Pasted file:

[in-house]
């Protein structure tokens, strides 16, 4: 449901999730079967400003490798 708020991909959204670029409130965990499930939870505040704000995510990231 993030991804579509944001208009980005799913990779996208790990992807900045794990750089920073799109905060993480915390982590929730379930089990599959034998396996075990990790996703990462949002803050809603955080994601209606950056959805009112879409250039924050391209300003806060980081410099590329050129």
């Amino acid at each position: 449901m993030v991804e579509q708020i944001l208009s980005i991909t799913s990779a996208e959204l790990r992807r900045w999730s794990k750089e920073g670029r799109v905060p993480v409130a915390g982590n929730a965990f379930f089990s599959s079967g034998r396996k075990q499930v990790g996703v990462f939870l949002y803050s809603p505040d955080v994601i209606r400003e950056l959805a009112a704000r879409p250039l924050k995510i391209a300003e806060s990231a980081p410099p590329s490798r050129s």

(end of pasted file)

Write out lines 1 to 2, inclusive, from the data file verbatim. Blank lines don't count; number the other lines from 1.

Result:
[in-house]
């Protein structure tokens, strides 16, 4: 449901999730079967400003490798 708020991909959204670029409130965990499930939870505040704000995510990231 993030991804579509944001208009980005799913990779996208790990992807900045794990750089920073799109905060993480915390982590929730379930089990599959034998396996075990990790996703990462949002803050809603955080994601209606950056959805009112879409250039924050391209300003806060980081410099590329050129």